Western Price Survey
Week's End Edition
Egged on by a small increase in natural gas prices, Western power prices made small gains of $2 to $6/MWh this week, despite falling electricity demand in California.
Western natural gas spot prices posted slight increases of 5 to 19 cents/MMBtu. Prices extended from $3.40/MMBtu at the San Juan Basin to $4.81/MMBtu at Pacific Gas & Electric's CityGate.
Yet contract and spot natural gas prices are down nationally as much as 54 percent below the same time last year, the U.S. Energy Information Administration said. Prices are likely to remain soft thanks to a domestic natural gas boom, low crude prices and a recession that has shaved energy demand.
Although weather was frigid in the Northeast over the past week, it didn't seem to matter because traders continued to focus on the economy and brimming supplies of natural gas. Prices were relatively flat for Henry Hub futures, with prices on NYMEX closing down 8 cents from Monday to $4.41/MMBtu.
Natural gas in storage across the country fell to 2.374 Tcf, down 186 Bcf as frigid weather gripped the Eastern Seaboard, the EIA said. Stockpiles are now 1.5 percent above last year and 1.2 percent higher than the five-year average.
Warm weather in the West kept the weekly drawdown limited to 7 Bcf. At 354 Bcf, supplies are 19.6 percent above last year's levels and 18 percent higher than the five-year average.
California power demand hit a high of 30,700 MW on Tuesday and then fell to 30,000 MW on Thursday, and was expected to tap 29,800 MW on Friday, the California Independent System Operator said. This weekend, usage is expected to drop to 28,900 MW.
Electricity prices, however, rose slightly in response to the increase day-ahead natural gas trades. Over the week, peak California prices increased $3 to average around $46/MWh at North of Path 15 and South of Path 15. Average nighttime trades posted a $4 rise at the northern hub to $36.94/MWh and almost $6 in the south to $36.20/MWh.
Palo Verde peak trades added over $4 to an average of $38.30/MWh, while off-peak values swelled by $5 to$30.04/MWh.
At the California-Oregon border, peak prices climbed $2 since Monday to average $44.33/MWh. Average off-peak power values were at $39.29/MWh, up over $4. Average prime Mid-Columbia trades rose $4 to $42.26/MWh, while off prime values eked out a $4 increase to $38.05.
Some interesting dynamics are in play between the Northwest and California. December's mild weather in California helped shave the average hourly load by 2.1 percent compared to the same month in 2007, Cal-ISO said in a monthly report. The average daily peak was 1.7 percent lower than the same time last year.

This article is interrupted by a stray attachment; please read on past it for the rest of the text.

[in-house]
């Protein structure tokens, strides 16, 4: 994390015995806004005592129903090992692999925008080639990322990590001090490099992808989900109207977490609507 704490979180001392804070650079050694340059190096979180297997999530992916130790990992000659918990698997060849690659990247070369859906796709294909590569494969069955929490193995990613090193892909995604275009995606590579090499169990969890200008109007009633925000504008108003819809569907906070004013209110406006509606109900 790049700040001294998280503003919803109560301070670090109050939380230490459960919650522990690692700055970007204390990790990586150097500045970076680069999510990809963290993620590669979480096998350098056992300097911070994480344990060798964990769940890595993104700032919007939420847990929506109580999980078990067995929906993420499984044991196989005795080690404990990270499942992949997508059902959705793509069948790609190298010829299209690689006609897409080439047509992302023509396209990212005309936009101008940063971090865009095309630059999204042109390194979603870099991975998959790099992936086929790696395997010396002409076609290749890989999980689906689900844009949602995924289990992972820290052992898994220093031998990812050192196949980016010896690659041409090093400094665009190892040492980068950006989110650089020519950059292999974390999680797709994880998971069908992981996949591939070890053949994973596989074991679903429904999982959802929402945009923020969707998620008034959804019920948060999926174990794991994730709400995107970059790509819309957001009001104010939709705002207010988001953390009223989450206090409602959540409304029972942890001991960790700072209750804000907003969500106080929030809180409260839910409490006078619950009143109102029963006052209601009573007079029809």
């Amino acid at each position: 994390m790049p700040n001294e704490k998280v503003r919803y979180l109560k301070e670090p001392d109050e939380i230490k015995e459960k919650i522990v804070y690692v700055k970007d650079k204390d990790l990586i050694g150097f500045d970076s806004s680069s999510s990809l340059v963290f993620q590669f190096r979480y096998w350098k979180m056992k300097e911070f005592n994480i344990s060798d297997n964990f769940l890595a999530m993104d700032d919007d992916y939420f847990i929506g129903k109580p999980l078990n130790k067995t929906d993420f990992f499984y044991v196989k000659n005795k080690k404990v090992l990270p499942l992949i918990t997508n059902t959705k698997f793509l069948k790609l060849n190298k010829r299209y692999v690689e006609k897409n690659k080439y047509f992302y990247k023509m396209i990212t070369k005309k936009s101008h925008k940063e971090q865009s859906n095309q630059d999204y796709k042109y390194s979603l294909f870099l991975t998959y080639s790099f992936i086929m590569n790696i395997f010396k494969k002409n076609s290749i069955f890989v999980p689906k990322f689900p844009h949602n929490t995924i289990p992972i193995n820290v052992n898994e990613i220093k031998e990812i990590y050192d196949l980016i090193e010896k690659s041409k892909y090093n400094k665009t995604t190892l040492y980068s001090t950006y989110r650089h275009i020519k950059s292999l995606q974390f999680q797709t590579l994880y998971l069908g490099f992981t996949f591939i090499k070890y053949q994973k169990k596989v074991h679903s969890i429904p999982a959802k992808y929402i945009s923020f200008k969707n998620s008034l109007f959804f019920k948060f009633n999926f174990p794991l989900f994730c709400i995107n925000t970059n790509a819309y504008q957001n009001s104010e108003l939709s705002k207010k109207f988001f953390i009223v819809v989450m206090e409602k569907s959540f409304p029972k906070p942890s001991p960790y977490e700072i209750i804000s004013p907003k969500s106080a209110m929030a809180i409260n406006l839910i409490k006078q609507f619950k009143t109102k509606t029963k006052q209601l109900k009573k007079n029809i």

Natural gas prices also dipped last month from an average $5.98/MMBtu at the start of the month to $5.52/MMBtu by year's end. The drop came even though Northern California prices outpaced national prices thanks to frigid weather in the Northwest. Less natural gas flowed to Northern California because the Northwest was using so much of it to power its electric plants and keep residents warm, according to Cal-ISO.
The Diablo Canyon nuclear power plant near San Luis Obispo, Calif. sidelined its first 1,138 MW unit last Sunday to refuel and replace its four steam generators, and is expected to resume full operation in a few months. The second unit went through a similar procedure last February. Farther down the coast near San Diego, the San Onofre Nuclear Generating Station has its 1,070 MW second unit offline for maintenance. There is no date for its reopening.
As for what's ahead, the West Coast gets a sunny weekend, with barely any rain this weekend thanks to a band of high pressure hanging over the area, AccuWeather said. California will be dry this weekend, thought the Northwest may see a few showers on Saturday. Portland and Seattle residents should expect temperatures in the mid 40s. It will be sunny and mild in California this weekend, with temperatures in the mid 60s in San Francisco and the high 70s to low 80s in Los Angeles. It will be calm in Southern California this weekend as Santa Ana winds, which had reached as high as 50mph this week, will die down today [Kristina Shevory].
Archives of the Western Price Survey for the past year are also available online.
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